The basic stamp program can be downloaded here


  1. While still learning about rdif tags and readers, I do not know of any that are mounted inside of a metal enclosure; mostly plastic and marine plywood. Probably relates to signal reflection or a closed loop around the antenee more than electrical interference from varible frequency.
    Nice locking device, but wary of the range.

  2. My question is how effective are the suction cups? I have used them before in past projects but never for something requiring an absolute position. It seems after a while the box would at best move and not be able to open the door, or at worst fall off the mirror completely...

    That being said, nice project!

  3. "My question is how effective are the suction cups?"

    The suction cups are actually pretty effective. I too was worried about them staying on there that's why I put six of them. I wet them and cleaned the mirror before I put them on and every few days or so I push on the box to make sure that they are still stuck on there.

  4. what is the pinouts of the connections?

  5. sorry, found them in the BS file

  6. the silvering on the mirror probably effected its range also.

  7. I think its a great idea but your project would be better suited with an acrylic case. It would look much cleaner and I think help with your range issues. Just an idea

  8. "Is that Calhoun or Siddall?"

    Siddall, aren't you in my ECE class?

  9. I'm in Digital Systems Design this quarter (15ECEE175, I think) but I'm over in Calhoun.

  10. You can get the ID Innovations ID-12 or ID-20 for less than the paralax RFID reader. They also have a TTL serial output.

    Check out:

    The pins aren't 100mil pitch so look at the breakout board too.

  11. You need something more permanent and "cool" on the outside instead of a tiny piece of masking tape.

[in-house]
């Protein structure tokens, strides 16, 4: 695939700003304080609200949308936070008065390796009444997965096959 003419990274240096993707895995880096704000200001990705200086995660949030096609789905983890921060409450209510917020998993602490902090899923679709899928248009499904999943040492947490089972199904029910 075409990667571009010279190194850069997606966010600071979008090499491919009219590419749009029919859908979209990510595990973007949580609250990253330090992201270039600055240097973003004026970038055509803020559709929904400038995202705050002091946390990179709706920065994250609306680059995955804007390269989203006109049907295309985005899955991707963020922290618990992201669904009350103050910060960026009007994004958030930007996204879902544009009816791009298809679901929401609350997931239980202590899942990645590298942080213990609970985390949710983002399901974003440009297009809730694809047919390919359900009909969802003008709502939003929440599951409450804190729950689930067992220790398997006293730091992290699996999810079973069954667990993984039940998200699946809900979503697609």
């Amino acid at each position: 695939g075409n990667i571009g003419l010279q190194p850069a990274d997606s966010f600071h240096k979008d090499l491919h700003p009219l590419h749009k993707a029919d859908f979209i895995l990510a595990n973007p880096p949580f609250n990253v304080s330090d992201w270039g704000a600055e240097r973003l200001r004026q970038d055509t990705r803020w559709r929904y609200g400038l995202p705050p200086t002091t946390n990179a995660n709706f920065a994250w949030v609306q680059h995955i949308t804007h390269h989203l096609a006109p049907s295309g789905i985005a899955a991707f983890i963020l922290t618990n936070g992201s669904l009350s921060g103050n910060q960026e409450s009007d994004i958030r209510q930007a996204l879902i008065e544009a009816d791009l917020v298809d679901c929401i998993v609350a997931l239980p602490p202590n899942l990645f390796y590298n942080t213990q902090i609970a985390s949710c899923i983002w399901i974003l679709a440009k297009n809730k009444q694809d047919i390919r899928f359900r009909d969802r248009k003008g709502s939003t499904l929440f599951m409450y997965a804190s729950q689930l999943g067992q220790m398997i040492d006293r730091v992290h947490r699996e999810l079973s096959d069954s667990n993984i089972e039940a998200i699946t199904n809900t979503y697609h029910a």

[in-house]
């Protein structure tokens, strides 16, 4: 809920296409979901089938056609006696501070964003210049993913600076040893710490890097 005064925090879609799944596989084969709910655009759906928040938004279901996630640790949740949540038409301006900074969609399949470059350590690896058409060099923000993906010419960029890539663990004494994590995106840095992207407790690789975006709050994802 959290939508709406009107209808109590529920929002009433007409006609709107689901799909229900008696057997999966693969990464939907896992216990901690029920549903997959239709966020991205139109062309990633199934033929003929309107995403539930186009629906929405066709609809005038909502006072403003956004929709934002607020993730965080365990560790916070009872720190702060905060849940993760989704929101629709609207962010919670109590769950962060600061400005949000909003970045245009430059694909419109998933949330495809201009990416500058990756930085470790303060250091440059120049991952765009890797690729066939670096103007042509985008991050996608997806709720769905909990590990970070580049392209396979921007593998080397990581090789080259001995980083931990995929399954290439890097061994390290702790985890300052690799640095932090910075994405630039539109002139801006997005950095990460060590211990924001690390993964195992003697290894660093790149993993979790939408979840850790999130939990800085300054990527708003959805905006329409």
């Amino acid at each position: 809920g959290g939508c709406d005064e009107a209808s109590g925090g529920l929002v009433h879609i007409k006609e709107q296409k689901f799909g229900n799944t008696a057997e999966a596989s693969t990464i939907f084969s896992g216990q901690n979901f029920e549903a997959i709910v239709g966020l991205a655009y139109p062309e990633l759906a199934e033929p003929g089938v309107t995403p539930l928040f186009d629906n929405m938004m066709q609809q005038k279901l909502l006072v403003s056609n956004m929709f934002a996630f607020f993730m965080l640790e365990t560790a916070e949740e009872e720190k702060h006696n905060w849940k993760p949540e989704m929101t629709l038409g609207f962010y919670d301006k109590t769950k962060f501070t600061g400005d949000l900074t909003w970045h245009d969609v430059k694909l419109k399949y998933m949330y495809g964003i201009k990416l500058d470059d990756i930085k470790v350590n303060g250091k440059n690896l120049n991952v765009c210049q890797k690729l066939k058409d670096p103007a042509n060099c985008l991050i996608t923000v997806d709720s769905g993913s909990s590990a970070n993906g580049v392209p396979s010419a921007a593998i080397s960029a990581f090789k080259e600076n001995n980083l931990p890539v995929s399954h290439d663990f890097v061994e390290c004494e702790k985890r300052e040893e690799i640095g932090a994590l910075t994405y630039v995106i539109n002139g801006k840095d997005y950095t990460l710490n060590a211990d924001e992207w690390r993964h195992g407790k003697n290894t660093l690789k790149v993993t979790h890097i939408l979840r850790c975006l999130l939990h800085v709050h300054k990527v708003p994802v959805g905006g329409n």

Couldn't the actuator to the lock mechanism be 'stiff' and then be utilized to both lock and unlock the door?

    Cool project and implementation!

  12. "Couldn't the actuator to the lock mechanism be 'stiff' and then be utilized to both lock and unlock the door"


  13. Max, must you always be such a BAMF?

  14. what servo motor did you use?

  15. could you show a complete parts list (esp the motor that you used?)


  16. I honestly dont know the motor i used but any standard size servo would be perfect

    suction cups are from search for "Rubber Suction Cups" and they are bottom of the page

    the metal box i had lying around and the bolts/nuts/standoffs are all from mcmaster also

  17. Which particular servo did you use?

  18. In order to use the antenna inside the box (with one side open of course) you will need to re-tune it, because the metal is acting somewhat like a slug to an inductor, and it's changing the inductance that the rest of the antenna circuit is built for. There may also be some near-field effects, but tuning is probably the issue. Although it doesn't look like your antenna is readily tunable.

    Don't feel bad: half of the people who design RFID OEMs haven't figured out how to build good antennas, either.